"If your child will only eat a baloney sandwich," she says, "evaluate the sandwich." She enumerates the criteria: Are you slathering it with mayo? Are you using five slices of baloney or two or three? Is it low-fat bologna? You could be adding needless calories and fat. Are you putting the baloney on white bread? Consider whole-grain alternatives.

"I don't think you can just change their lunch all at once and expect them to eat it," she says. "Just focus on a few small, meaningful changes." If your child does - as she has seen some do while on school field trips with her children - drink a 24-ounce soda at lunch, try reducing that to 12 ounces, and then try lower-sugar substitutes. ("There are way too many kids, especially older kids, drinking sodas. We really need to help parents stop buying it," Hark says.)

If he or she drinks a sugary "juice drink," substitute 100 percent juice. You can transition further, to plain water, down the road.

Nancy Fineman, a registered dietitian and mother of three from Lafayette Hill, is concerned about not only the content of the lunchbox, but also the size of the portions. She wants to teach her children good eating habits, which include sensible portions, she says.

But there is another aspect to portion control: Children can be overwhelmed by large portions. Her third grader, she says, "just can't eat a whole sandwich," so she only packs half.

Hark, who recently penned the article "The ABCs of a Healthy School Year" for the University of Pennsylvania (www.lisahark.com), suggests that parents pack lunch - or, better yet, work with their children to pack a healthy lunch - at least three times a week.

Especially as they get older, it is important to help them understand the connection between eating healthy and feeling good and having energy, Hark says.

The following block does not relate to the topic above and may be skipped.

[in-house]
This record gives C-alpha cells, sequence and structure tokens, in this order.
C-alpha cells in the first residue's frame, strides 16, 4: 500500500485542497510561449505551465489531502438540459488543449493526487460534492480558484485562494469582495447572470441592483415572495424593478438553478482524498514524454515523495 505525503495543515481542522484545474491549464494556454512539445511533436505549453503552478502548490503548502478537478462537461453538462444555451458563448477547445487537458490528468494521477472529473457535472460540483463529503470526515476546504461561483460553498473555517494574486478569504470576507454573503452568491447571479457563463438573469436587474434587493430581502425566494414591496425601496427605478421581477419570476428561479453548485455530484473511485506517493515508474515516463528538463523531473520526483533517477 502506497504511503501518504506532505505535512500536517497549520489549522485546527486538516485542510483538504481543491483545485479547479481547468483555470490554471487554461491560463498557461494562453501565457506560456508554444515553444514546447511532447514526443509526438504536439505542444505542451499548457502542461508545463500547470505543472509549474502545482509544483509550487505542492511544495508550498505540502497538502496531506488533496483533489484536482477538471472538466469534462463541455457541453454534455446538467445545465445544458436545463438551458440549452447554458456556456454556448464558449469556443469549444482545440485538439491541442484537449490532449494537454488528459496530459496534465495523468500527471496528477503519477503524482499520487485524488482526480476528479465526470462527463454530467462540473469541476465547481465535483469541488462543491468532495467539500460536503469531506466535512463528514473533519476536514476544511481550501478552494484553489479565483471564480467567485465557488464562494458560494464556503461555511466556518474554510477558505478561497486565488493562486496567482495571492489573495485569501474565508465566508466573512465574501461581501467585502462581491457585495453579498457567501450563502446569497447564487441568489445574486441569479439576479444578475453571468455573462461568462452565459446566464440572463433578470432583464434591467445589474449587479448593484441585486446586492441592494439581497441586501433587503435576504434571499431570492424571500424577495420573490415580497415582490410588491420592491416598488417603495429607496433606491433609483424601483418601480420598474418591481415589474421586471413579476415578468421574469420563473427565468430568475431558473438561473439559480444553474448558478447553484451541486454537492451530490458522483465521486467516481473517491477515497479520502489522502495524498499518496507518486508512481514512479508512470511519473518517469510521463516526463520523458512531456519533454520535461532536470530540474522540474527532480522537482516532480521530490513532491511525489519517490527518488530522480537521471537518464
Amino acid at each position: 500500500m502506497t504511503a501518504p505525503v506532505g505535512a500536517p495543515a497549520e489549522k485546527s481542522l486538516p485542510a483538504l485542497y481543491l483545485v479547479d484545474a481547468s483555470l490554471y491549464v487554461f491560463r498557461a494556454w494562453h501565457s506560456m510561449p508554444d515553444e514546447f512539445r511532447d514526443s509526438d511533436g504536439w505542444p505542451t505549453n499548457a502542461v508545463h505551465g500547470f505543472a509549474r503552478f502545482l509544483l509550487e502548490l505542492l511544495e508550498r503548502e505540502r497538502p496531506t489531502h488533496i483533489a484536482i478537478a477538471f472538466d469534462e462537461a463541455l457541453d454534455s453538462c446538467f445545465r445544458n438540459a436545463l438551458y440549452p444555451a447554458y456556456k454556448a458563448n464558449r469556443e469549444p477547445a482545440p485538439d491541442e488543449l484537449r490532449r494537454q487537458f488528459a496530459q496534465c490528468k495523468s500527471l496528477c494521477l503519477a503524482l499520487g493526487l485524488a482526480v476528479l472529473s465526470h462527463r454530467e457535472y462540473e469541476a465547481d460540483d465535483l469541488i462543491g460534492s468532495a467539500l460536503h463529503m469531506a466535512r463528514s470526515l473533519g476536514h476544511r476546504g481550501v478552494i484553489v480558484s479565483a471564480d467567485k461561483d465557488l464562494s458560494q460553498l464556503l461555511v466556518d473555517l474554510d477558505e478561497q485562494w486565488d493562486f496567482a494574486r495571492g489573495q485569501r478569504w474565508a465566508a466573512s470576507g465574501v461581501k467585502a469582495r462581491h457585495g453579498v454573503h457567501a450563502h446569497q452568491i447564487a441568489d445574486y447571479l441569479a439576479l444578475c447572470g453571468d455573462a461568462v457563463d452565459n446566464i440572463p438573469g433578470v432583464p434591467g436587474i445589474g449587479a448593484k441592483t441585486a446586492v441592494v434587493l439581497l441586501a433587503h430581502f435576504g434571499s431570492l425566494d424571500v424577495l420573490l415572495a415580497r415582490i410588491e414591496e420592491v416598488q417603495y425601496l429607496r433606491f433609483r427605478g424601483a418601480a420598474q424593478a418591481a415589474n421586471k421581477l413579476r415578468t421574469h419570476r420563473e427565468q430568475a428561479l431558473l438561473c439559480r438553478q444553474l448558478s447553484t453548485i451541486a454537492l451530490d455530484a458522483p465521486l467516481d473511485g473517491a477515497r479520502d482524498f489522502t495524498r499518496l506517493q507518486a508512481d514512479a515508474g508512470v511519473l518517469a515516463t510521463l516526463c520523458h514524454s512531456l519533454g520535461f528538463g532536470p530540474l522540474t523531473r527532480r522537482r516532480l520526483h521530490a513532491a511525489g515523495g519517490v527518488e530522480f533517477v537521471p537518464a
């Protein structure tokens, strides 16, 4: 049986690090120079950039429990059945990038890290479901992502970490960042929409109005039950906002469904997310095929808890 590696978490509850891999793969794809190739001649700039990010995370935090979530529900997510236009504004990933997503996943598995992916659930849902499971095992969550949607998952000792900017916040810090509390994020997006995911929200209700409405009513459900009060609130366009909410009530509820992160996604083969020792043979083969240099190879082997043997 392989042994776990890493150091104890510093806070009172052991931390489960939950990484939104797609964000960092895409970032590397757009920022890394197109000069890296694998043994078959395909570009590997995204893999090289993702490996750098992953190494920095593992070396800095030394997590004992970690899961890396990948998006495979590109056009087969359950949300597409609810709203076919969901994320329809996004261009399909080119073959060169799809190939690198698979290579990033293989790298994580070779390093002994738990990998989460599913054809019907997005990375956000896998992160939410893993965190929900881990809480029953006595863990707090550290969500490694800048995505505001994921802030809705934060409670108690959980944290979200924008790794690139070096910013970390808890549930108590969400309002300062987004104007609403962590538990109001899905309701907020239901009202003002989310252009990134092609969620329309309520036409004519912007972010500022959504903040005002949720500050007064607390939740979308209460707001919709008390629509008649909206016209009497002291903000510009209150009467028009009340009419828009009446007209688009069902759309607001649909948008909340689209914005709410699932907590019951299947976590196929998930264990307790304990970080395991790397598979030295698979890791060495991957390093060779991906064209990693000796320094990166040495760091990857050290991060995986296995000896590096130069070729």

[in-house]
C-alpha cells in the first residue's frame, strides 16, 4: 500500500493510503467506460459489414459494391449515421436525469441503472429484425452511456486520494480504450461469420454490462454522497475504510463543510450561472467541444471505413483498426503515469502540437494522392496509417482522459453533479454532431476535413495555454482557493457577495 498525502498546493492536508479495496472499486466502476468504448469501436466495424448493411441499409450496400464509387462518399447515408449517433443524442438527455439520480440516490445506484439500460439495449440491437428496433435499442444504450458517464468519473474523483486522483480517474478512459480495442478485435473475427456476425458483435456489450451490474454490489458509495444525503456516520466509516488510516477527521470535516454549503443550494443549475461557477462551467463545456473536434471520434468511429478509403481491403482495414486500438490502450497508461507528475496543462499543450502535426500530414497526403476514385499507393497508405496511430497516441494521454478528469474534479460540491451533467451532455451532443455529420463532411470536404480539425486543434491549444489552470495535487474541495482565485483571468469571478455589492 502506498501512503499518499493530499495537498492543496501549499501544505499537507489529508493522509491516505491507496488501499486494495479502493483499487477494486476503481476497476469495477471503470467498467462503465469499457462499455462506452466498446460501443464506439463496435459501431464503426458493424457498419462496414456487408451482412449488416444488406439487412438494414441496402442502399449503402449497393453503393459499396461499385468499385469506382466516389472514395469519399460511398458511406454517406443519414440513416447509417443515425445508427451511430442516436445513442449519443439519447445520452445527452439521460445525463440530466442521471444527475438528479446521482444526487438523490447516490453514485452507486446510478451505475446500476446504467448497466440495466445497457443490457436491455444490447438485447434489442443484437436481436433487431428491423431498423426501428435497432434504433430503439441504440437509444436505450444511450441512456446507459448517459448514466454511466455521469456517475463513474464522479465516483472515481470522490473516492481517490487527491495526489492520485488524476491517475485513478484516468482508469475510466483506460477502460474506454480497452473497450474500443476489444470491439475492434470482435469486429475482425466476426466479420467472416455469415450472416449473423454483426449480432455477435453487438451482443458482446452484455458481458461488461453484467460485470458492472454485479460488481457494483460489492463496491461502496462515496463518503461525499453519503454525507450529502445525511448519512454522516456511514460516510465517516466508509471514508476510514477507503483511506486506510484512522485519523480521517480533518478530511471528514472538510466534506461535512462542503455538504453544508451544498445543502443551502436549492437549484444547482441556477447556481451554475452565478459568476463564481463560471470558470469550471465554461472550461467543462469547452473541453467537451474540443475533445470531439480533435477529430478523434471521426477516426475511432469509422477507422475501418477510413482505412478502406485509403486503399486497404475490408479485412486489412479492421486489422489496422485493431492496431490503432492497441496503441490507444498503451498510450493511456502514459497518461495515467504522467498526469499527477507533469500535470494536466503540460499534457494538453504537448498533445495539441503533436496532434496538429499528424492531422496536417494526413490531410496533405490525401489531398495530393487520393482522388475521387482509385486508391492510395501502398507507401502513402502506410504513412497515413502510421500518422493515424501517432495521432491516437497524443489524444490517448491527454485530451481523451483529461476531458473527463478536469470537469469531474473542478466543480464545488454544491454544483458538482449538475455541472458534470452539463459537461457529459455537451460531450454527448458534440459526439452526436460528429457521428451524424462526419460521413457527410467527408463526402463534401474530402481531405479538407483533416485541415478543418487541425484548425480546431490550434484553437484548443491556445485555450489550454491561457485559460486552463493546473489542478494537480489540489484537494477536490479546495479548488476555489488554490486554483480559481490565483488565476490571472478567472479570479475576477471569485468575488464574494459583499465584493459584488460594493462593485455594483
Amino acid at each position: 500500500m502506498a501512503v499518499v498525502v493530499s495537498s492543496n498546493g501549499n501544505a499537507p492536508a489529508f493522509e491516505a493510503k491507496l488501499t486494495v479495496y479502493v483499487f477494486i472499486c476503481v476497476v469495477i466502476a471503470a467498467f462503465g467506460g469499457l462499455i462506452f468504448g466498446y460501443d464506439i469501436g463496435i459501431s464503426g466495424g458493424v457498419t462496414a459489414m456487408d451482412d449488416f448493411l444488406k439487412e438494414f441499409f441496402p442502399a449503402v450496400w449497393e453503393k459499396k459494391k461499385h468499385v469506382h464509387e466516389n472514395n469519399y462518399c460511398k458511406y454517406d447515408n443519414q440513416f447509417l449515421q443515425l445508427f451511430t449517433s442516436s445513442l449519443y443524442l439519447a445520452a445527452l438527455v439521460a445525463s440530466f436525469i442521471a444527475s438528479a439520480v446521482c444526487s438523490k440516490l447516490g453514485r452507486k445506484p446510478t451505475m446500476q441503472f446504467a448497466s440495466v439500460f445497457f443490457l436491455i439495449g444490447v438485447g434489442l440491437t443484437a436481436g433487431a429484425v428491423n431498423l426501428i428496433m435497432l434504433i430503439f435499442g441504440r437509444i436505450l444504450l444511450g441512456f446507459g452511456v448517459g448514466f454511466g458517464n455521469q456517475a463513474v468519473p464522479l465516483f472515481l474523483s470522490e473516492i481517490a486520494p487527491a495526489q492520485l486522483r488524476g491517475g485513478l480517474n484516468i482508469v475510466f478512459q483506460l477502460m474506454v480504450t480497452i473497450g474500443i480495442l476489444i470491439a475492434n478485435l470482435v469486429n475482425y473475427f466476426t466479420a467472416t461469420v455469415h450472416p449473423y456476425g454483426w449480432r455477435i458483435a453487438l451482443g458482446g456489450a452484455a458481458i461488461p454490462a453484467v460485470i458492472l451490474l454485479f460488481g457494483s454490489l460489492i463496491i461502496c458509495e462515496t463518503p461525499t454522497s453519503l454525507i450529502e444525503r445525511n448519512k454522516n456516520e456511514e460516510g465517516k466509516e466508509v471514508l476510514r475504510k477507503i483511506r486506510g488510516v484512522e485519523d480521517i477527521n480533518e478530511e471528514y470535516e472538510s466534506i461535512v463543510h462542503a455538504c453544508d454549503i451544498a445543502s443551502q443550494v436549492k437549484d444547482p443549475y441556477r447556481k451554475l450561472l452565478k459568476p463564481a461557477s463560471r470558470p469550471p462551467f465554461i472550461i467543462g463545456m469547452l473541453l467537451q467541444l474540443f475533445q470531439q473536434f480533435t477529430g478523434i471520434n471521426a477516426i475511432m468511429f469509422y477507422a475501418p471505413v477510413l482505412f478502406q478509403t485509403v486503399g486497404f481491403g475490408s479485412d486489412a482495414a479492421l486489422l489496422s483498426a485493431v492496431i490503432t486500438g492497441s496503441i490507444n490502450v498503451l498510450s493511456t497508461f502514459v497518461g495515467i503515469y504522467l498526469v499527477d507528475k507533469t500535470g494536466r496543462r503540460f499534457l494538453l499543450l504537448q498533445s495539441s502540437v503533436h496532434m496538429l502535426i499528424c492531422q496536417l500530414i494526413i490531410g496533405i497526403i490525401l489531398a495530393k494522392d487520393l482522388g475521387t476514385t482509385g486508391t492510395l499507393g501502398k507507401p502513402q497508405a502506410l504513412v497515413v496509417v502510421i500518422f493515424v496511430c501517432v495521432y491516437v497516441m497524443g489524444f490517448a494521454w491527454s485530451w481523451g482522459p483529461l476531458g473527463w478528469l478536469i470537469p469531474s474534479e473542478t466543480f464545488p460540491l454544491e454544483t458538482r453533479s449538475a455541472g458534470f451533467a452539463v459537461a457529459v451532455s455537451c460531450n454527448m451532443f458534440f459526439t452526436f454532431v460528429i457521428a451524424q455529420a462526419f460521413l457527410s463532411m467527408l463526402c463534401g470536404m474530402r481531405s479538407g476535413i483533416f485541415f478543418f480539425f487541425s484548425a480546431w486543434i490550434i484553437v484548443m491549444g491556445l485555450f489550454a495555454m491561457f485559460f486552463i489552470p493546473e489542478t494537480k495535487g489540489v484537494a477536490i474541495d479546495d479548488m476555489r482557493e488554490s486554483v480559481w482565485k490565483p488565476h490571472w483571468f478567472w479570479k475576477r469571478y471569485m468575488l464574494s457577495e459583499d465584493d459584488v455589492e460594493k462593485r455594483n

And she reminds parents that the lunch bag is only part of the picture. Kids, she says, should be encouraged to exercise at least one hour a day, and limited in their pursuit of passive entertainments like video games and television (not only is it passive, she notes, but TV-watching exposes kids to tempting ads for junk foods).

"It's all about balance," she says.


Instead of This ... Try This

Instead of white bread: Whole wheat, whole grain, or whole wheat white bread, whole grain wrap (child size), or pita pocket

Instead of American cheese: Reduced-fat cheese

Instead of baloney and salami: Turkey and ham

Instead of regular peanut butter (not shown): Natural peanut butter, reduced-fat peanut butter

Instead of juice box, soda or sports drink: Bottled water

or milk

Instead of a candy bar: Low-fat granola bar, chocolate chip rice cakes

Instead of potato chips: Baked chips, whole wheat pretzels, mini rice cakes

Try Adding...

Fruit that packs well, including grapes, clementines, Seckel pears (whole apples usually return home uneaten, and cut-up apples will turn brown; you can buy packaged apple slices or pack sliced apples in a bag with a squeeze of lemon juice)

Vegetables: mini carrots, cucumber slices or spears, celery sticks, pickles, bell pepper slices, salad greens with a side of dressing, sliced peeled jicama (tastes like a cross between an apple and a potato), olives, cherry or grape tomatoes

Mixed, unsalted (or lightly salted) roasted nuts, pumpkin seeds or sunflower seeds

Other Winning Combinations

Peanut butter and . . . crushed pineapple, sliced bananas, raisins, apple slices, lettuce

Bagel and cream cheese and . . . sliced cucumber, sliced bell pepper, sliced apple or pear, chopped nuts

Tuna fish salad made with ... grated onion, diced celery, grated carrots, diced pickles, capers, light mayo or low-fat ranch dressing

Chicken salad made with ... any or all of the above (for tuna salad), plus chopped pecans, walnuts or almonds, halved grapes, diced water chestnuts, diced jicama

Low-fat string cheese and whole-grain crackers

Low-fat, low-sugar, high-fiber muffins and fresh fruit

Pasta salad made with tri-colored or whole wheat pasta, and including vegetables that your child will eat, such as scallions, peas, carrots, bell peppers

- Compiled by Marialisa Calta with suggestions
from nutritionist Lisa Hark and author Ellen Klavan

Marialisa Calta For The Inquirer